There is a whole field focused on how to augment those human experts: Interactive Machine Learning (there’s a great blog post on the topic here). You see startups building entire infrastructure, with AI for example surfacing the right image to the right expert, in order to make the labeling process faster and cheaper.
3) “Last mile” fail safe.   One the most exciting aspects of AI is that it can be thrown at pretty much any problem. However, as in anyone in the field knows, we’re nowhere near the situation where AI will solve  any of those problems 100% accurately and 100% of the time.    For certain types of problems (“low product risk” situations), this doesn’t really matter – having Netflix’s machine learning algorithms recommend the wrong movie would be mildly annoying (not that it happens much), but that’s about it.  For other problems (“high product risk” situations), the AI getting it wrong even in tiny number of cases could have serious real-world impact, and possibly dramatic consequences, such as failing to detect cancer.  In many of those situations, it makes sense to have the AI surface the issues that it cannot resolve with enough confidence, and have humans handle those.
4)  Services.  In the enterprise, behind the glossy marketing, plenty of AI products are closer to tool boxes that require significant customization, in the form of services provided by plenty of… humans.
Should we care?
Other than the fact that it is not nearly as cool to have humans involved, does the fact that most AI is not fully automated really matter? Let’s look at the three constituencies involved:
1) Users:  On the whole, my sense is that most people don’t care that much how the “sausage is made”, as long as the product is great and delivers as promised.   Of course, we should care immensely about blatant and deliberate misrepresentations.  If a company tells us its AI products are 100% automated but in reality entirely operated by humans with no intention to automate anything in the future, or if an enterprise company sends out company data to Mechanical Turk when it claims its on-premise AI did all the work, this is essentially fraud and should be treated as such.  But in the vast majority of cases, the reality is a lot more nuanced, and I believe that what matters most to end users is ultimate product performance.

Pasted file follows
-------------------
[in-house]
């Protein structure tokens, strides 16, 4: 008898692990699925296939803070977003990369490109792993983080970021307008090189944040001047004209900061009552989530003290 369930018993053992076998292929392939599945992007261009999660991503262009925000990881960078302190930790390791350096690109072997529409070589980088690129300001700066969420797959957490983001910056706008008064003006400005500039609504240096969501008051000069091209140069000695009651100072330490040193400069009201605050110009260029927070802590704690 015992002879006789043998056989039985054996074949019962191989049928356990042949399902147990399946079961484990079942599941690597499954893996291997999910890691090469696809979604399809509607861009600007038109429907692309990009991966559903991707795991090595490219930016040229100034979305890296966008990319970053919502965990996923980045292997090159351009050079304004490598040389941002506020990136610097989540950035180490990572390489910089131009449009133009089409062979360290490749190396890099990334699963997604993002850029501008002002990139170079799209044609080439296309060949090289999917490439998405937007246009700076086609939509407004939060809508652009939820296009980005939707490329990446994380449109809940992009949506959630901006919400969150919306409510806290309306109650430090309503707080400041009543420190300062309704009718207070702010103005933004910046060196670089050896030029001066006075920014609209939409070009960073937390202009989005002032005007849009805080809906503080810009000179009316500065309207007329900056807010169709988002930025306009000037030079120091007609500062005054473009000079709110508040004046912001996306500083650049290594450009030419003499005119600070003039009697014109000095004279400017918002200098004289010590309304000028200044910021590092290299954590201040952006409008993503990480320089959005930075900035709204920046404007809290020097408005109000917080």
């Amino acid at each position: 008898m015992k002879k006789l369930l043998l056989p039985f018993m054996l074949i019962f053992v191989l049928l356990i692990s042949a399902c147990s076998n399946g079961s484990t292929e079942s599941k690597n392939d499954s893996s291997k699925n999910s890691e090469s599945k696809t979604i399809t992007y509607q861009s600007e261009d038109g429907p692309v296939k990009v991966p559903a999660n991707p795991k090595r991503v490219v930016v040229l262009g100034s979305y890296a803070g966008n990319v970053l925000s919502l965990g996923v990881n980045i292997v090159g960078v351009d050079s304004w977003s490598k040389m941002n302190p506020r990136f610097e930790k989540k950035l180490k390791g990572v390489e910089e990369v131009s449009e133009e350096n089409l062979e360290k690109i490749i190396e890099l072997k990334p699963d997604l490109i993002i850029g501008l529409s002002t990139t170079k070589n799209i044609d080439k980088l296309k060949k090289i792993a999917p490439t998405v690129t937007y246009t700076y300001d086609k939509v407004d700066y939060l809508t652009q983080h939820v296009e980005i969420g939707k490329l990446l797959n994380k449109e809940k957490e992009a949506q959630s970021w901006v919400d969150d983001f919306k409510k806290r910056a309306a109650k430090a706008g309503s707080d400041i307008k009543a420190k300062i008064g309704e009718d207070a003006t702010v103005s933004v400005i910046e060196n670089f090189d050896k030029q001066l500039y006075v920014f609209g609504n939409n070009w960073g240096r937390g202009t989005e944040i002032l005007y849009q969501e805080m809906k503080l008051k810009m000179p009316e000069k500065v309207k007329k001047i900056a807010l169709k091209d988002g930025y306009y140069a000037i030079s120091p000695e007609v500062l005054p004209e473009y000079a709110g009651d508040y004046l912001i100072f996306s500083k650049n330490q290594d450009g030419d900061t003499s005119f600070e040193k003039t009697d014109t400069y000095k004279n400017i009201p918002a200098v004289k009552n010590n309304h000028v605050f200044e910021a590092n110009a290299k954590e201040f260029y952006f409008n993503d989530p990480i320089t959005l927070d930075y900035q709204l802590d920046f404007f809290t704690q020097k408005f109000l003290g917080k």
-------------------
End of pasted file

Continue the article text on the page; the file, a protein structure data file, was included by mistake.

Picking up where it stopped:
2) Entrepreneurs:  Founders with deep technical backgrounds may feel the temptation to keep optimizing the AI to get it to full automation prior to launch, but eventually pragmatism must prevail.  From my perspective, it is the smart thing to do for entrepreneurs to involve humans when necessary, as long as it is a means to an end, with the ultimate goal remaining full automation.  Worth noting: should they remain at the stage where they use a lot of humans and little automation,  entrepreneurs will be stuck with a low margin business that will be increasingly hard to finance and will have low acquisition potential and/or value – probably not a great long-term strategy.
3) Investors: VCs should go into AI investments with eyes wide open.  We’re now clearly in the phase of the cycle where many MBA graduates are building an “AI startup” because it is the trend of the moment.  Regardless of how much open source machine learning software is available, AI remains really, really hard technically.  If a company doesn’t have a team with an overwhelmingly deeply technical DNA in machine learning and data engineering, it is unlikely it will ever build a fully automated AI, and will use lots of humans instead.  This is fairly easy to diligence.
For all the hype, we’re still very much in the “training wheels” phase of AI. The prospect of fully automated AI products is fascinating, but for the foreseeable future, the process will involve a lot of humans. Except in a few rare cases, I believe it’s all just fine, and part of the journey.